[ARLINGTON, VA., April 20, 1861.]
My Dear Sister:
I am grieved at my inability to see you. I have been waiting for a more “convenient season,” which has brought to many before me deep and lasting regret. We are now in a state of war which will yield to nothing. The whole South is in a state of revolution, into which Virginia, after a long struggle, has been drawn; and though I recognize no necessity for this state of things, and would have forborne and pleaded to the end for redress of grievances, real or supposed, yet in my own person I had to meet the question whether I should take part against my native State. With all my devotion to the Union, and the feeling of loyalty and duty of an American citizen, I have not been able to make up my mind to raise my hand against my relatives, my children, my home. I have, therefore, resigned my commission in the Army, and save in defense of my native State — with the sincere hope that my poor services may never be needed — I hope I may never be called upon to draw my sword.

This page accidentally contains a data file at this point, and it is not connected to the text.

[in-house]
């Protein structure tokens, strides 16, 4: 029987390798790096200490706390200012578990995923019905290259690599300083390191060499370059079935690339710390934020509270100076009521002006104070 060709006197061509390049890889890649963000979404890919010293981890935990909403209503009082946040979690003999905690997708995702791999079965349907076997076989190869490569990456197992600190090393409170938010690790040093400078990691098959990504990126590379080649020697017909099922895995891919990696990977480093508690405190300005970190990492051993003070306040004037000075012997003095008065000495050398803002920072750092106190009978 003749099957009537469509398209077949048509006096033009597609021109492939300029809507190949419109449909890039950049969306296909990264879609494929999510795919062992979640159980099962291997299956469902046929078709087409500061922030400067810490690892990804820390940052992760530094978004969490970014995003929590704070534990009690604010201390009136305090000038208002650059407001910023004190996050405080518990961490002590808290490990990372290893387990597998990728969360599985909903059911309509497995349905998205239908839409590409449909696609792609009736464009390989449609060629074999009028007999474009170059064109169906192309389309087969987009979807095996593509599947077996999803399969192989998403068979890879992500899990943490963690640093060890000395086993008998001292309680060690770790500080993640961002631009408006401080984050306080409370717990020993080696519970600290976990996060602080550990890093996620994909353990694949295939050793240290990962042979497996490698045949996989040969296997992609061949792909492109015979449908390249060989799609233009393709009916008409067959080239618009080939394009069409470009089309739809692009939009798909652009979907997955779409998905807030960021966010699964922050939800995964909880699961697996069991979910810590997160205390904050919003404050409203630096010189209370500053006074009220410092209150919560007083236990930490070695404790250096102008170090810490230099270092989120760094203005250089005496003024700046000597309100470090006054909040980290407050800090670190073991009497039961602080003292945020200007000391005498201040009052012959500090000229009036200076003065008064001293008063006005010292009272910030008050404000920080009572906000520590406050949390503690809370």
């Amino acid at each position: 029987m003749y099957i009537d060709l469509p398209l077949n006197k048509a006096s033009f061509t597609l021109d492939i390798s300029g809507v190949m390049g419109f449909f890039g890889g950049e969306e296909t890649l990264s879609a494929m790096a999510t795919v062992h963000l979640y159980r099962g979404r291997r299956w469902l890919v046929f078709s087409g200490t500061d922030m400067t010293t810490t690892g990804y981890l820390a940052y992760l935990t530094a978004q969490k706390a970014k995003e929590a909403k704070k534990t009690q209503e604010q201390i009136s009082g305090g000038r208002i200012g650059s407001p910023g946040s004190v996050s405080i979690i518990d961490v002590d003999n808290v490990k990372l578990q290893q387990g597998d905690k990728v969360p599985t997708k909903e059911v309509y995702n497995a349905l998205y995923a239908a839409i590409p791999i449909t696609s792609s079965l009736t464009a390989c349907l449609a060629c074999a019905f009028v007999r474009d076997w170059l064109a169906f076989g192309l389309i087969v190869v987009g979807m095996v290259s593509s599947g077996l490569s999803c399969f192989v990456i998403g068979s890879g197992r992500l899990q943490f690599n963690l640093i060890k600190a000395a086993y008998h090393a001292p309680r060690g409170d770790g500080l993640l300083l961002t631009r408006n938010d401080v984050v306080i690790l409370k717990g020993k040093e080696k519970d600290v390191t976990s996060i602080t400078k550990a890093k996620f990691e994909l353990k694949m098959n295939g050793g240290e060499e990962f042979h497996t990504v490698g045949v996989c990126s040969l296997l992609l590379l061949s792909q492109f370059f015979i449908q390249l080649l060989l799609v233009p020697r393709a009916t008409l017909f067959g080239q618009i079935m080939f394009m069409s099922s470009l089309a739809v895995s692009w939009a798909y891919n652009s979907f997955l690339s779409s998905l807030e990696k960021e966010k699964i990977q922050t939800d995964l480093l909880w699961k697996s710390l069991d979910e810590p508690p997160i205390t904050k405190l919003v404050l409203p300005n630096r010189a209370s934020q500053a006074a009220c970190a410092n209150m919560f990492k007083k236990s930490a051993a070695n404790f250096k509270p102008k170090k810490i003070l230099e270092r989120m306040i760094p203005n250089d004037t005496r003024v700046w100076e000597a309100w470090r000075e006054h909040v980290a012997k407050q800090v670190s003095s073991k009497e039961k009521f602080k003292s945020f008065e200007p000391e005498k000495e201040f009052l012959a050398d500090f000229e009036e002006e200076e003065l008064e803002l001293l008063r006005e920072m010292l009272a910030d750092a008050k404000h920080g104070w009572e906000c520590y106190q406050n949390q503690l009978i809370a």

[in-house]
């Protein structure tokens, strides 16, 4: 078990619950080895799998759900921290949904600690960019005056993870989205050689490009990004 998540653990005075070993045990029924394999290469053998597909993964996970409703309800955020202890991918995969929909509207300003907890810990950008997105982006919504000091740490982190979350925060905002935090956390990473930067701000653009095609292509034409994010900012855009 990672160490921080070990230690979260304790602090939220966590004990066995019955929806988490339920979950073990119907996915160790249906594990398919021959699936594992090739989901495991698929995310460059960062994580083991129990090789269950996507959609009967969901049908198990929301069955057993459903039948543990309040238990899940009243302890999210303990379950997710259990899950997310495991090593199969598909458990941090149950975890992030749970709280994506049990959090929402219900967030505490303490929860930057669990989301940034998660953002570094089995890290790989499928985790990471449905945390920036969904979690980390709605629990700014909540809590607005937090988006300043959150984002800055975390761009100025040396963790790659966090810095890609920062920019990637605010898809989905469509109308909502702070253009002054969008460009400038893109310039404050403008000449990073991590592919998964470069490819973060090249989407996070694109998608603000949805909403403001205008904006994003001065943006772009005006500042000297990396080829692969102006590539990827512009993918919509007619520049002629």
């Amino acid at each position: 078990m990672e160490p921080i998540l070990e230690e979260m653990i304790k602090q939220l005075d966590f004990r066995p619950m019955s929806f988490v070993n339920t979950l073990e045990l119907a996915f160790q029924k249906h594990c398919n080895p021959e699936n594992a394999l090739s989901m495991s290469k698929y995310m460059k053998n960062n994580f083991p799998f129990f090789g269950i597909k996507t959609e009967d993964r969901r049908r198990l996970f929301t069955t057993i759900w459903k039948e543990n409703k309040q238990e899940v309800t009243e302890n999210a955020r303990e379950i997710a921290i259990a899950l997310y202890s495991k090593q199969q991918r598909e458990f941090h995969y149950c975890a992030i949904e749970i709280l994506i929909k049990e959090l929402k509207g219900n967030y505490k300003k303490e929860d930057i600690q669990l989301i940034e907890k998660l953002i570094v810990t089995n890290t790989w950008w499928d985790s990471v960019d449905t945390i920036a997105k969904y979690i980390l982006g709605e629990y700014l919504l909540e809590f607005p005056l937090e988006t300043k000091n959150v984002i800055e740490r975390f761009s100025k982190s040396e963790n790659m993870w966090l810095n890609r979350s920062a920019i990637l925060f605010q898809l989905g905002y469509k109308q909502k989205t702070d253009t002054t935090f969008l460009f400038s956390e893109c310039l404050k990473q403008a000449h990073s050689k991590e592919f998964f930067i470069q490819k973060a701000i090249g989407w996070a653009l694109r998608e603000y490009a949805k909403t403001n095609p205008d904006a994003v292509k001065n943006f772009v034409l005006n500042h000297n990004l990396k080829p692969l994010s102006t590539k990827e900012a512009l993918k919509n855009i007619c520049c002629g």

I know you will blame me; but you must think as kindly of me as you can, and believe that I have endeavored to do what I thought right. To show you the feeling and struggle it has cost me, I send you a copy of my letter of resignation. I have no time for more.
May God guard and protect you and yours, and shower upon you everlasting blessings, is the prayer of
Your devoted brother,
R. E. LEE.
SOURCE: John William Jones, Life and Letters of Robert Edward Lee: Soldier and Man, p. 133-4